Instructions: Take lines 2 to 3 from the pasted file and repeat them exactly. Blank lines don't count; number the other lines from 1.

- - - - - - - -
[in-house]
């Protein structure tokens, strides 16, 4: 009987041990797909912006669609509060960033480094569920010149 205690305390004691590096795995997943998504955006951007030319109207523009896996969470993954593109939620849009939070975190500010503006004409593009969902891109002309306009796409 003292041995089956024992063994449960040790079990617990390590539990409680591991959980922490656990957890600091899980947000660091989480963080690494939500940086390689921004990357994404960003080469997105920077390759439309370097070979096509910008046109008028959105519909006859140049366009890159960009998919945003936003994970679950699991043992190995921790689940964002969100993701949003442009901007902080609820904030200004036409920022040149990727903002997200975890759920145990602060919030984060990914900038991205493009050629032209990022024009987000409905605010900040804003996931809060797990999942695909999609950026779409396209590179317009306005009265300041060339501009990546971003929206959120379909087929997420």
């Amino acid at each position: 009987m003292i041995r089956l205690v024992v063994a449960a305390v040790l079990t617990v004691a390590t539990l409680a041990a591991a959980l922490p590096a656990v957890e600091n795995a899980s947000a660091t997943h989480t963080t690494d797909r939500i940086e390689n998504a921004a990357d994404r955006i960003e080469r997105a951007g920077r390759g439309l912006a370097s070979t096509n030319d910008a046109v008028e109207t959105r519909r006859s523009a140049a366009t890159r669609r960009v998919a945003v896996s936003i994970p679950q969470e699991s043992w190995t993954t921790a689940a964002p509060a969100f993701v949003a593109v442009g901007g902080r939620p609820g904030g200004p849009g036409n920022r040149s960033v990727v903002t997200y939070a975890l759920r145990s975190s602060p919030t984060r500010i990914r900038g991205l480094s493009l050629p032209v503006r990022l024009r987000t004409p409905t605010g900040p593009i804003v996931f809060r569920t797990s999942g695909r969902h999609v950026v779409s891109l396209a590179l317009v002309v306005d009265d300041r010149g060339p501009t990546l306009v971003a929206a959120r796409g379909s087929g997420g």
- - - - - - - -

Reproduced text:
């Protein structure tokens, strides 16, 4: 009987041990797909912006669609509060960033480094569920010149 205690305390004691590096795995997943998504955006951007030319109207523009896996969470993954593109939620849009939070975190500010503006004409593009969902891109002309306009796409 003292041995089956024992063994449960040790079990617990390590539990409680591991959980922490656990957890600091899980947000660091989480963080690494939500940086390689921004990357994404960003080469997105920077390759439309370097070979096509910008046109008028959105519909006859140049366009890159960009998919945003936003994970679950699991043992190995921790689940964002969100993701949003442009901007902080609820904030200004036409920022040149990727903002997200975890759920145990602060919030984060990914900038991205493009050629032209990022024009987000409905605010900040804003996931809060797990999942695909999609950026779409396209590179317009306005009265300041060339501009990546971003929206959120379909087929997420």
């Amino acid at each position: 009987m003292i041995r089956l205690v024992v063994a449960a305390v040790l079990t617990v004691a390590t539990l409680a041990a591991a959980l922490p590096a656990v957890e600091n795995a899980s947000a660091t997943h989480t963080t690494d797909r939500i940086e390689n998504a921004a990357d994404r955006i960003e080469r997105a951007g920077r390759g439309l912006a370097s070979t096509n030319d910008a046109v008028e109207t959105r519909r006859s523009a140049a366009t890159r669609r960009v998919a945003v896996s936003i994970p679950q969470e699991s043992w190995t993954t921790a689940a964002p509060a969100f993701v949003a593109v442009g901007g902080r939620p609820g904030g200004p849009g036409n920022r040149s960033v990727v903002t997200y939070a975890l759920r145990s975190s602060p919030t984060r500010i990914r900038g991205l480094s493009l050629p032209v503006r990022l024009r987000t004409p409905t605010g900040p593009i804003v996931f809060r569920t797990s999942g695909r969902h999609v950026v779409s891109l396209a590179l317009v002309v306005d009265d300041r010149g060339p501009t990546l306009v971003a929206a959120r796409g379909s087929g997420g």